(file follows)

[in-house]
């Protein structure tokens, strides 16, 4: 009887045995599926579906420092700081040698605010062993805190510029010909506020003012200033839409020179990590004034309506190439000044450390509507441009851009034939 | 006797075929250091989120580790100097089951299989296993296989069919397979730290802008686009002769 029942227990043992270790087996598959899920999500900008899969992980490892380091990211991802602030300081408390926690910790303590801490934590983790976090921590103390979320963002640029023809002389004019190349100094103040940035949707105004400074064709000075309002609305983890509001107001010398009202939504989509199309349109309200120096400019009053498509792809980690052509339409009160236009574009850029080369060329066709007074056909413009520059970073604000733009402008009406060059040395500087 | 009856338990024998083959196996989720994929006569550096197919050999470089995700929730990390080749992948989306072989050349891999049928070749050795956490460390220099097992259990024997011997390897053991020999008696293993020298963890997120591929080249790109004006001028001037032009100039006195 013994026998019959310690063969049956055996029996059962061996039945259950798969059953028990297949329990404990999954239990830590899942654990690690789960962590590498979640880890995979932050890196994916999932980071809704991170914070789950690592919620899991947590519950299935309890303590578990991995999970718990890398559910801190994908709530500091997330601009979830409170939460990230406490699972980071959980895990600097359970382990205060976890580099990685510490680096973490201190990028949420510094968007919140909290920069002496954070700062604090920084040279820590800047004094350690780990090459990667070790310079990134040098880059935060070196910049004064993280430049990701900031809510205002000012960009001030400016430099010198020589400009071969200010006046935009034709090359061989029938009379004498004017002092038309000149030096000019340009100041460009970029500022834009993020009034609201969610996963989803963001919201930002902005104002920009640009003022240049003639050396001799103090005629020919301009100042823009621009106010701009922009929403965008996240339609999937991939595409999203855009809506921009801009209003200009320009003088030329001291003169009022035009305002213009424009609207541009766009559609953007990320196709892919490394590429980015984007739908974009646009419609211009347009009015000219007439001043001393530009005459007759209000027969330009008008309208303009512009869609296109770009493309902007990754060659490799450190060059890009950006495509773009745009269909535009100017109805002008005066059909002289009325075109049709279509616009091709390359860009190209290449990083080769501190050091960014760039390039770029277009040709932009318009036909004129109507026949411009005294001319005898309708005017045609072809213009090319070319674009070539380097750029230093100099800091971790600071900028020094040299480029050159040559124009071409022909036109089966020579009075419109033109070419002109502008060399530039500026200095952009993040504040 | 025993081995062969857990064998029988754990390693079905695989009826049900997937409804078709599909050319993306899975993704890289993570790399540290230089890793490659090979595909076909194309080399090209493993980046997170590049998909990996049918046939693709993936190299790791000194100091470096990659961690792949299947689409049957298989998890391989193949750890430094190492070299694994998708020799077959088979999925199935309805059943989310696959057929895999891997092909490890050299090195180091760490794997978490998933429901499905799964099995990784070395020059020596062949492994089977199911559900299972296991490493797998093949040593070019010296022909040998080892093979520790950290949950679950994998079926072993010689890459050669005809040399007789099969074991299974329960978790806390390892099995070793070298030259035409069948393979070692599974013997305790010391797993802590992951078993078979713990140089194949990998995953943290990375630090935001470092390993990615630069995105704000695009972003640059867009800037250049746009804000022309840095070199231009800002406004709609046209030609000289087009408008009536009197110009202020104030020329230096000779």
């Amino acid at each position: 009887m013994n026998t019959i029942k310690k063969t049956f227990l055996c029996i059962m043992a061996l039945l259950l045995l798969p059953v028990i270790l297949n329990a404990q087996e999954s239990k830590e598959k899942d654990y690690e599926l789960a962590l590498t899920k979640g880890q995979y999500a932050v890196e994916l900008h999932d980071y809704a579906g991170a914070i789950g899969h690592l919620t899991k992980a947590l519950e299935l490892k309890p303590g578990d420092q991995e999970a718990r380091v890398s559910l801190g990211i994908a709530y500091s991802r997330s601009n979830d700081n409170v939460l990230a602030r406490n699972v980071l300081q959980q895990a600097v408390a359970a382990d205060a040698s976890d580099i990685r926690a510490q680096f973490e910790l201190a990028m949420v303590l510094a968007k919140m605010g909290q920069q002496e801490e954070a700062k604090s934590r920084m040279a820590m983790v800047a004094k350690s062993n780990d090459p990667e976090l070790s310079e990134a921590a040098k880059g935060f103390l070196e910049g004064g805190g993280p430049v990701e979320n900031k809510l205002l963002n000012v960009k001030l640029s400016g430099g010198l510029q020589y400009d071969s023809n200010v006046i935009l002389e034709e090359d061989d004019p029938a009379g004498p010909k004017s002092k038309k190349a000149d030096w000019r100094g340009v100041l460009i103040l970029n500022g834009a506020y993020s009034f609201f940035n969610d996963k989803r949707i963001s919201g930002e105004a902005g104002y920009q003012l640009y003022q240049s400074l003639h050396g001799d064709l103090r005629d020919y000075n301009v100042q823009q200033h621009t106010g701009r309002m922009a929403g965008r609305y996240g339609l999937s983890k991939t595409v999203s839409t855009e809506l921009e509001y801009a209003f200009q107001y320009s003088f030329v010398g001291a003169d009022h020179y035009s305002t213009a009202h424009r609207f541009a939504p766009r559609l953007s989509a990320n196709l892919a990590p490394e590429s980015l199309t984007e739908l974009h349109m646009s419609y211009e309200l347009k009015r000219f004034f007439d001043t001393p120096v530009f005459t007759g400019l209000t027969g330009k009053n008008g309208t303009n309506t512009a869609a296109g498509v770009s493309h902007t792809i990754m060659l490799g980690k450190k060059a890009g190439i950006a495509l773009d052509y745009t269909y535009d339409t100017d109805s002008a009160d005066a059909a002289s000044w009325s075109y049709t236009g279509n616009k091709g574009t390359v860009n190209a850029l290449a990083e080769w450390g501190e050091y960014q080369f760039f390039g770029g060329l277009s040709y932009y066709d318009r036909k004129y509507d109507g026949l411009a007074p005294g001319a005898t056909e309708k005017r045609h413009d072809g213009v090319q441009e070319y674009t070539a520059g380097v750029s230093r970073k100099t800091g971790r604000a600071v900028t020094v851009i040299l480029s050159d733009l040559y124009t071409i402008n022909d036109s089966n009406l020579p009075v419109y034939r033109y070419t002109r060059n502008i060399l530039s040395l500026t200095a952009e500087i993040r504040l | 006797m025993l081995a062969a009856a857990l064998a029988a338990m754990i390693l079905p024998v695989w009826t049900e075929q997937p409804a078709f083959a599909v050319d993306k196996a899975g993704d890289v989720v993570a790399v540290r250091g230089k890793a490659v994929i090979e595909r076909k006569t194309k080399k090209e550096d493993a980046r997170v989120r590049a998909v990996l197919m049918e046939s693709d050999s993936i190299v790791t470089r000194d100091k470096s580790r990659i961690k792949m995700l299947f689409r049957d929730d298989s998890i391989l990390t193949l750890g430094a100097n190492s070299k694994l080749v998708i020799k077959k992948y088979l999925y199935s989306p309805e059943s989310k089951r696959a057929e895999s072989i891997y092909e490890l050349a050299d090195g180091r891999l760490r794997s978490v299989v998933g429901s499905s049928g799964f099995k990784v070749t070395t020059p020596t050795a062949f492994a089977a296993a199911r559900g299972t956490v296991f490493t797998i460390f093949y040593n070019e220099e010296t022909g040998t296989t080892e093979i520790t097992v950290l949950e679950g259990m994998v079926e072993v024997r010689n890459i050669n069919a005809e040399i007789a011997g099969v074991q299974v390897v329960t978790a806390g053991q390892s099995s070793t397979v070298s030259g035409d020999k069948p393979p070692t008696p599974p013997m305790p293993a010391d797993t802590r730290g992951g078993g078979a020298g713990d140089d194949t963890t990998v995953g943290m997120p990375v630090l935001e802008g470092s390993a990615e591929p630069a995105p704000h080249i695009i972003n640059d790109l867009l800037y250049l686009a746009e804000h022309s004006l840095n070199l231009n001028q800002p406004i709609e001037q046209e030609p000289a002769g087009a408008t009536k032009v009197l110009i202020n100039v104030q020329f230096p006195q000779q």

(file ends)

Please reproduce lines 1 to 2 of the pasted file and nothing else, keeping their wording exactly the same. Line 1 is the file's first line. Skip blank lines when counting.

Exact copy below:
[in-house]
């Protein structure tokens, strides 16, 4: 009887045995599926579906420092700081040698605010062993805190510029010909506020003012200033839409020179990590004034309506190439000044450390509507441009851009034939 | 006797075929250091989120580790100097089951299989296993296989069919397979730290802008686009002769 029942227990043992270790087996598959899920999500900008899969992980490892380091990211991802602030300081408390926690910790303590801490934590983790976090921590103390979320963002640029023809002389004019190349100094103040940035949707105004400074064709000075309002609305983890509001107001010398009202939504989509199309349109309200120096400019009053498509792809980690052509339409009160236009574009850029080369060329066709007074056909413009520059970073604000733009402008009406060059040395500087 | 009856338990024998083959196996989720994929006569550096197919050999470089995700929730990390080749992948989306072989050349891999049928070749050795956490460390220099097992259990024997011997390897053991020999008696293993020298963890997120591929080249790109004006001028001037032009100039006195 013994026998019959310690063969049956055996029996059962061996039945259950798969059953028990297949329990404990999954239990830590899942654990690690789960962590590498979640880890995979932050890196994916999932980071809704991170914070789950690592919620899991947590519950299935309890303590578990991995999970718990890398559910801190994908709530500091997330601009979830409170939460990230406490699972980071959980895990600097359970382990205060976890580099990685510490680096973490201190990028949420510094968007919140909290920069002496954070700062604090920084040279820590800047004094350690780990090459990667070790310079990134040098880059935060070196910049004064993280430049990701900031809510205002000012960009001030400016430099010198020589400009071969200010006046935009034709090359061989029938009379004498004017002092038309000149030096000019340009100041460009970029500022834009993020009034609201969610996963989803963001919201930002902005104002920009640009003022240049003639050396001799103090005629020919301009100042823009621009106010701009922009929403965008996240339609999937991939595409999203855009809506921009801009209003200009320009003088030329001291003169009022035009305002213009424009609207541009766009559609953007990320196709892919490394590429980015984007739908974009646009419609211009347009009015000219007439001043001393530009005459007759209000027969330009008008309208303009512009869609296109770009493309902007990754060659490799450190060059890009950006495509773009745009269909535009100017109805002008005066059909002289009325075109049709279509616009091709390359860009190209290449990083080769501190050091960014760039390039770029277009040709932009318009036909004129109507026949411009005294001319005898309708005017045609072809213009090319070319674009070539380097750029230093100099800091971790600071900028020094040299480029050159040559124009071409022909036109089966020579009075419109033109070419002109502008060399530039500026200095952009993040504040 | 025993081995062969857990064998029988754990390693079905695989009826049900997937409804078709599909050319993306899975993704890289993570790399540290230089890793490659090979595909076909194309080399090209493993980046997170590049998909990996049918046939693709993936190299790791000194100091470096990659961690792949299947689409049957298989998890391989193949750890430094190492070299694994998708020799077959088979999925199935309805059943989310696959057929895999891997092909490890050299090195180091760490794997978490998933429901499905799964099995990784070395020059020596062949492994089977199911559900299972296991490493797998093949040593070019010296022909040998080892093979520790950290949950679950994998079926072993010689890459050669005809040399007789099969074991299974329960978790806390390892099995070793070298030259035409069948393979070692599974013997305790010391797993802590992951078993078979713990140089194949990998995953943290990375630090935001470092390993990615630069995105704000695009972003640059867009800037250049746009804000022309840095070199231009800002406004709609046209030609000289087009408008009536009197110009202020104030020329230096000779």